Once without a home herself as a teen, Detroit’s Amber Matthews now works to serve the city’s unhoused youth. Her story and efforts are the focus of a new longform essay series from Eleanore Catolico in the Detroit Metro Times. “There are a lot of homeless youth that I’ve come across that have so much potential and drive, and they really want and have aspirations,” said Matthews, “But their living situation sometimes is so bad that they have to put their aspirations and dreams to the side just to try to survive…Every week, I’m in a meeting trying to figure out, ‘What can we do?’” (See Catolico’s writing for MindSite News here.)

If you’ve noticed that your child or teen is more stressed lately, do a check on your own stress and anxiety levels first. Kids are always listening and watching, and according to the New York Times, studies show links between children’s emotional health and that of their parents. “Now it’s time for us to realize that our hurt can become our kids’ hurt, and if we want to heal our children, that process may well start by seeking the help we need to heal ourselves,” said Times columnist David French in a beautifully written op-ed.

There’s really no debate about it—overuse of social media is awful for your teen’s mental health. What can parents do to limit its impact? Here are 4 pieces of advice from a group of experts who spoke to the Washington Post:
1) Designate screen-free times and spaces. For example, make mealtimes and shared family rooms in the home phone-free zones.  2) Have honest conversations with kids about social media and create a “safe use” plan with them. Actually incorporating kids’ input into the plan is crucial to getting them to stick with it. 3) Teach kids how to use technology mindfully. Not all social media engagement is useless. Connecting with friends is important, and some digital apps can be used for school research. So, help teens check in with themselves about the time they’re spending online. Is it to speak with a friend or just scroll because the screen is there? 4) Delay social media use as long as possible. Said US Surgeon General Vivek H. Murthy: “My belief is that 13 is too early.”

Beware of “jellyfish” parenting: There are animal names for all kinds of parenting styles, and the latest animal to join the lineup is jellyfish, according to Fatherly. Opposite the authoritarian, or tiger, parenting style, jellyfish parenting is overly permissive, Fatherly observes: After all, jellyfish lack a backbone. Such parents, the digital magazine adds, appear to either be modeling the way they were brought up or mistakenly believe that permissive parenting is synonymous with good parenting. To hit the parenting sweet spot and become a dolphin – er, authoritative parent, reflect on your own internal and mental wellness first. “All parenting starts with us,” said author and parenting expert Sarah Ockwell-Smith. “By that, I mean focusing on our own demons, making peace with our own upbringing, and working to understand our triggers. If we don’t focus on being a calmer parent, then it doesn’t matter what techniques we try to use.”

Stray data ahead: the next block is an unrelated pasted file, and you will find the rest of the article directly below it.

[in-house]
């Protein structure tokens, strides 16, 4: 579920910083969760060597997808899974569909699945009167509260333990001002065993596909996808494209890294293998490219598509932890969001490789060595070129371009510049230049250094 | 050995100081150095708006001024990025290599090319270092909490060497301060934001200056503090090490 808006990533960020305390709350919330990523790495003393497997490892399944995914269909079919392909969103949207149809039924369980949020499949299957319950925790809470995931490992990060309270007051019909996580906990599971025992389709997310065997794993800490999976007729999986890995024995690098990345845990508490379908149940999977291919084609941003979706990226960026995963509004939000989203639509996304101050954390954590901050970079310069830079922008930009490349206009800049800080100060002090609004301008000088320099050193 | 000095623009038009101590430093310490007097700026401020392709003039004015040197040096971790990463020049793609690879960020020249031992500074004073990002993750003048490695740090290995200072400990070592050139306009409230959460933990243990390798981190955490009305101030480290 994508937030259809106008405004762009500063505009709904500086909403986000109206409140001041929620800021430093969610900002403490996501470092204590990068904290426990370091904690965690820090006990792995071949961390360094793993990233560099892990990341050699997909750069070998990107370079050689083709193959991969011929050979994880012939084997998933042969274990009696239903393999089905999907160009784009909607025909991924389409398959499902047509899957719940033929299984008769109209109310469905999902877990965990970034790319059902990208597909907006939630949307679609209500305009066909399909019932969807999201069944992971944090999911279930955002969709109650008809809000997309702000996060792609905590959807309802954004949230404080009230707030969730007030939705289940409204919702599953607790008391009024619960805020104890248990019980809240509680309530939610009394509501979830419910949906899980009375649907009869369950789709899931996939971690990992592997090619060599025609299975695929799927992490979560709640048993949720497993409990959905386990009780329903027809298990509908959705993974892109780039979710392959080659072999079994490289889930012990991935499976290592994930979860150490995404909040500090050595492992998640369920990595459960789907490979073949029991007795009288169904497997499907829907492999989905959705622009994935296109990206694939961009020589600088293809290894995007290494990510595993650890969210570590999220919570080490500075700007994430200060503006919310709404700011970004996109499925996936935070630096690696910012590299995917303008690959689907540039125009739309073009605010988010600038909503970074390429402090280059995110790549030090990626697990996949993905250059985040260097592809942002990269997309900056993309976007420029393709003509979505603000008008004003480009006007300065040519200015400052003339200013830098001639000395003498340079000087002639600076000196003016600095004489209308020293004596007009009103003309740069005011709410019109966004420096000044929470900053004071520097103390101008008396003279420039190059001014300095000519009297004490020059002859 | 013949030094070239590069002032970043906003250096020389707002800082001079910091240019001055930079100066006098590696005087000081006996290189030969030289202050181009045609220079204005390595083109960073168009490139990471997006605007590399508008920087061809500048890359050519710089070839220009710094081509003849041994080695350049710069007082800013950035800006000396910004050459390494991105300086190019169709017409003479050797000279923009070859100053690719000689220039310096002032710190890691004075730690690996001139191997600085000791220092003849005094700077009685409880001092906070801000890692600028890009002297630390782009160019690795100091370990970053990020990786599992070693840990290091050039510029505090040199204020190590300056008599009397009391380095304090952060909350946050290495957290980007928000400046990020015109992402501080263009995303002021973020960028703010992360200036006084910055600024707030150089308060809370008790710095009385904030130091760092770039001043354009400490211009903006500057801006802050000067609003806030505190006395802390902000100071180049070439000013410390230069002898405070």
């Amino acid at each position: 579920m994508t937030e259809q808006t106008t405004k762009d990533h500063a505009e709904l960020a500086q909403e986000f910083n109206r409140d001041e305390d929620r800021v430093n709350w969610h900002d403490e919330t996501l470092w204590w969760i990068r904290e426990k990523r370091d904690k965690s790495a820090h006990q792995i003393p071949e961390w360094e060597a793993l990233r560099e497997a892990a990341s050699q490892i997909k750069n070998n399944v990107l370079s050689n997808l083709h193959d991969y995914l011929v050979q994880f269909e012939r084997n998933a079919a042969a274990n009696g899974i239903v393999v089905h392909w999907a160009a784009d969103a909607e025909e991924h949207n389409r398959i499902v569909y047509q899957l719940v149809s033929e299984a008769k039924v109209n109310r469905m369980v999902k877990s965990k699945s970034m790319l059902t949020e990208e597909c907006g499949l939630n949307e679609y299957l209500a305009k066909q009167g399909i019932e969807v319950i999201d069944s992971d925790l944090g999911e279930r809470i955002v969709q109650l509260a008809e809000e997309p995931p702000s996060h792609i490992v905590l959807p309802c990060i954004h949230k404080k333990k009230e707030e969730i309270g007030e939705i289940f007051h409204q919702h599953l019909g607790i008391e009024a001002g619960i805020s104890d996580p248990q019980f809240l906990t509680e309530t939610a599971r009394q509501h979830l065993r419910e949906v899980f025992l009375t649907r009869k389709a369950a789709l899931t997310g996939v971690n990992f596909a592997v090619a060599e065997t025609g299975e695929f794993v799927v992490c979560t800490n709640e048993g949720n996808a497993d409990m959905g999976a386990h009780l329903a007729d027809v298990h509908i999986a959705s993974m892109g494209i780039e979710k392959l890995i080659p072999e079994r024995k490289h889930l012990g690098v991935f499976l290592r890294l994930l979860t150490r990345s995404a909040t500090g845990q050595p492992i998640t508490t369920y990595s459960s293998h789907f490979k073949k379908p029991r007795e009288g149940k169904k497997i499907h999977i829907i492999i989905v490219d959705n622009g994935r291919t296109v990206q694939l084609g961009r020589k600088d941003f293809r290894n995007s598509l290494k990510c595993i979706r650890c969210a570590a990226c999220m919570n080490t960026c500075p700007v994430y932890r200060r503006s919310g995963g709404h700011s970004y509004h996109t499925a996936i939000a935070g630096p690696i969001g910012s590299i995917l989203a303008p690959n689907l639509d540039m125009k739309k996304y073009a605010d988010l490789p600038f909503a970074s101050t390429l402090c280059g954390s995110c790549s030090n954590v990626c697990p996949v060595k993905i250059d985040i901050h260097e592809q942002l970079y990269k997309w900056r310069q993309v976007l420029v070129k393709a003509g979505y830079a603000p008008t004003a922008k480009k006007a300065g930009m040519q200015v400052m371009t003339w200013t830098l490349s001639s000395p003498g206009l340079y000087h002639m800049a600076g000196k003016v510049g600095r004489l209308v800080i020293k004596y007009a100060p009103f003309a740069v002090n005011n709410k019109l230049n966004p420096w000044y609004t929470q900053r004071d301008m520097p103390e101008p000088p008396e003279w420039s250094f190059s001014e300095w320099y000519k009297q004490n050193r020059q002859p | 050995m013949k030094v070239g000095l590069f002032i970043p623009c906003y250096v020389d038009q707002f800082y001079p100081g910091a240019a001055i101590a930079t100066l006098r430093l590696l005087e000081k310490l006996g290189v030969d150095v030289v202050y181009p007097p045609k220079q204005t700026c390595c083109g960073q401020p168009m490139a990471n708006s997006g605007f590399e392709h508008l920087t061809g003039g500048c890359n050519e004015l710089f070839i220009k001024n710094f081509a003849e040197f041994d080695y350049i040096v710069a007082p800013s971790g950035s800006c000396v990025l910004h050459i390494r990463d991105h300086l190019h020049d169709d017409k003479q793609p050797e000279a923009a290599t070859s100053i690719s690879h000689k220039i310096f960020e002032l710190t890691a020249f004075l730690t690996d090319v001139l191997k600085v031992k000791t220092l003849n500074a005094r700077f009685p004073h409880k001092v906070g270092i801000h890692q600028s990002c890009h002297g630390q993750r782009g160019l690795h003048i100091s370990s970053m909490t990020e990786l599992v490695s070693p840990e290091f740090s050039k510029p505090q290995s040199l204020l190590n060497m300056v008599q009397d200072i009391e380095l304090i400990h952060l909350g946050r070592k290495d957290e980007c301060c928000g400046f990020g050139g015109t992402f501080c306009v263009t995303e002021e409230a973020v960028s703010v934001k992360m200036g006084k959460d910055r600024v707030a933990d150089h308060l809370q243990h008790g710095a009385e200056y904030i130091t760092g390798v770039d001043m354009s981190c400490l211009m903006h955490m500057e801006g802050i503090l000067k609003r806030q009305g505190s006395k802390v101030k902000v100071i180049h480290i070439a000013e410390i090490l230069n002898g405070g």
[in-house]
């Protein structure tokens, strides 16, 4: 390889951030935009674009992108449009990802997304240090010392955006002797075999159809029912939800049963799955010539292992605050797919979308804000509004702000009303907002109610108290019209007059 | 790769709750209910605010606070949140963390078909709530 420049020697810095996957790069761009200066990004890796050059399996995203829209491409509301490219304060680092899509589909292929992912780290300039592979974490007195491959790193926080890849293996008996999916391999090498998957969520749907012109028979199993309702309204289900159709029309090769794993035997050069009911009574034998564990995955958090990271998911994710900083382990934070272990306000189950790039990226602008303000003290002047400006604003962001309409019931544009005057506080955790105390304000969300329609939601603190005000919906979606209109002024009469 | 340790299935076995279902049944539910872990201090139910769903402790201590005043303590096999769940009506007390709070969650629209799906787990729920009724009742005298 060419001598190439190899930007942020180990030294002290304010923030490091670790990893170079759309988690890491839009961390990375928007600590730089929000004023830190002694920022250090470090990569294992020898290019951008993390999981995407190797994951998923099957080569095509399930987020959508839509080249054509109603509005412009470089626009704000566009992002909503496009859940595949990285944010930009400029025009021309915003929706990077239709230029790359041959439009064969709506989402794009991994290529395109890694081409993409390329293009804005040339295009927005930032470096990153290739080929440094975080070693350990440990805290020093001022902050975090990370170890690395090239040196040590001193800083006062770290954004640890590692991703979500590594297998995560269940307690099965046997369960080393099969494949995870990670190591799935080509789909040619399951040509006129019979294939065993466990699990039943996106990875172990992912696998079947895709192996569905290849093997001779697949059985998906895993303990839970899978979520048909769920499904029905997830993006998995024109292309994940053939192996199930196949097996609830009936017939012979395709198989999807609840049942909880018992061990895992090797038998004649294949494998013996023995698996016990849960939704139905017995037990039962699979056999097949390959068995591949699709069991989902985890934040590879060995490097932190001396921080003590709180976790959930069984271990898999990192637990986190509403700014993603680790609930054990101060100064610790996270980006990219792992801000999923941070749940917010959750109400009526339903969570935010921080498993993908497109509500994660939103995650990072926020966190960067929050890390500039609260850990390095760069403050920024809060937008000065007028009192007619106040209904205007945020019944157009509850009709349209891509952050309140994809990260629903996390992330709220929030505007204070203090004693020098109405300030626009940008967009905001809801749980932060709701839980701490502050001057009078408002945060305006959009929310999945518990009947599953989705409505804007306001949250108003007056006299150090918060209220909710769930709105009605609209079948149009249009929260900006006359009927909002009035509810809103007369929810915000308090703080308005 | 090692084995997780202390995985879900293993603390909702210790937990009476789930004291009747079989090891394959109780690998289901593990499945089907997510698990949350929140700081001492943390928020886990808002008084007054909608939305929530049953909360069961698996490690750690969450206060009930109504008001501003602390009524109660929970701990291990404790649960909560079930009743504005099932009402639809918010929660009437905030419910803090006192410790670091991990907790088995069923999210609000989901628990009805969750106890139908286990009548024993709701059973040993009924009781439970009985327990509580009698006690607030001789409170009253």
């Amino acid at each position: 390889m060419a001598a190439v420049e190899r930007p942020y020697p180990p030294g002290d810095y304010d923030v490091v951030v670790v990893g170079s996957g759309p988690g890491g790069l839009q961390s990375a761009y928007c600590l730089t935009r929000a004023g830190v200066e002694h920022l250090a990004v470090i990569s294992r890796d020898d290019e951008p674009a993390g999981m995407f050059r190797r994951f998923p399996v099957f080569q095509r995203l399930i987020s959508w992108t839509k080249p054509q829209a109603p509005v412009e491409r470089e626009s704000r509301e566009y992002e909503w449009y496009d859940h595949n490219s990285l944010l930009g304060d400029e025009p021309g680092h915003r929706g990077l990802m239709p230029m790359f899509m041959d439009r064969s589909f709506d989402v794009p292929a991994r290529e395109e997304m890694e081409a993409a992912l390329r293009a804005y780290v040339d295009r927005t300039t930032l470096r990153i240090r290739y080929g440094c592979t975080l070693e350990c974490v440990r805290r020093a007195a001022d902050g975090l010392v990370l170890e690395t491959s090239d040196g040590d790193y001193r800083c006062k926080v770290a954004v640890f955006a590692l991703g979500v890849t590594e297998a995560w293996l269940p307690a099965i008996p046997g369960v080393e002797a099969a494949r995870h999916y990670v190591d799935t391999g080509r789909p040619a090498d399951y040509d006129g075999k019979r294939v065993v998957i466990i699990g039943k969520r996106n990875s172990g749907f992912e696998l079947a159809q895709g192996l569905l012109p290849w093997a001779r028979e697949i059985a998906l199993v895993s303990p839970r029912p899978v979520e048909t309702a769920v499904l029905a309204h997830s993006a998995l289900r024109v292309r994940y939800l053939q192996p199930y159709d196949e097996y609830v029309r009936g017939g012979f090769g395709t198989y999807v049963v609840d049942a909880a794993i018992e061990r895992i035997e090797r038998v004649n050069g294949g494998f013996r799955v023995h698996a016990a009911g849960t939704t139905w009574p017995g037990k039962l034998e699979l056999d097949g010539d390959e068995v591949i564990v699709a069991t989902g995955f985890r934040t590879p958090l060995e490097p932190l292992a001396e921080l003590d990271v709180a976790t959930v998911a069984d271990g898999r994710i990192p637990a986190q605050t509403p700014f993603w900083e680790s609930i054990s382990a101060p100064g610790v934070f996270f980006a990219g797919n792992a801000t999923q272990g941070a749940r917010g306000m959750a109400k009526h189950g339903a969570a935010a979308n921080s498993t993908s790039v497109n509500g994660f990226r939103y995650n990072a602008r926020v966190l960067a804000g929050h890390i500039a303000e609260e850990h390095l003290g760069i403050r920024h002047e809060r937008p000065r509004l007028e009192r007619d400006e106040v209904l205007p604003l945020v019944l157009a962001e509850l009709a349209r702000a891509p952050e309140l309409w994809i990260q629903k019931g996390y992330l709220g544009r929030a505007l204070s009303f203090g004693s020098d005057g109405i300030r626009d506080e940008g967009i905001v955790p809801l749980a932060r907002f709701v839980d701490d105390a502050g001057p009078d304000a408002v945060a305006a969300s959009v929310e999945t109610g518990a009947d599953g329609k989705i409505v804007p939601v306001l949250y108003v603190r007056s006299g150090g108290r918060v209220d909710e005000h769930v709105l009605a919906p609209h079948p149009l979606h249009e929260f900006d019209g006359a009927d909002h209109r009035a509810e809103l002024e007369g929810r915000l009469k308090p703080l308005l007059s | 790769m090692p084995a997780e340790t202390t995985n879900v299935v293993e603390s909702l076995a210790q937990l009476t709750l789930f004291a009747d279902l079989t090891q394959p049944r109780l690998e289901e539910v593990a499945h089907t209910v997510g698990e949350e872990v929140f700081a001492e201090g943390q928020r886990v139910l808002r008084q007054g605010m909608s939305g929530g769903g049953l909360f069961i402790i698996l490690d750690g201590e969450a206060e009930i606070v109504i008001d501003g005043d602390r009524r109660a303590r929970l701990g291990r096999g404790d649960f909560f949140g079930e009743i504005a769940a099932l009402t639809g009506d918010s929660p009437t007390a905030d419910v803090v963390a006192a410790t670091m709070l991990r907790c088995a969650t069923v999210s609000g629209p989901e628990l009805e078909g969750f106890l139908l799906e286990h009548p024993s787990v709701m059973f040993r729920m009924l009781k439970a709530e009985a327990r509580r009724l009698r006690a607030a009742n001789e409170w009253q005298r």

If you or someone you know is in crisis or experiencing suicidal thoughts, call or text 988 to reach the 988 Suicide & Crisis Lifeline and connect in English or Spanish. If you’re a veteran press 1. If you’re deaf or hard of hearing dial 711, then 988. Services are free and available 24/7.

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Type of work:

Courtney Wise Randolph is a native Detroiter and freelance writer. She is the host of COVID Diaries: Stories of Resilience, a 2020 project between WDET and Documenting Detroit which won an Edward R. Murrow...

Diana Hembree, MS, is MindSite News co-founding editor. She is a health and science journalist who served as a senior editor at Time Inc. Health and its physician’s magazine, Hippocrates, for four years,...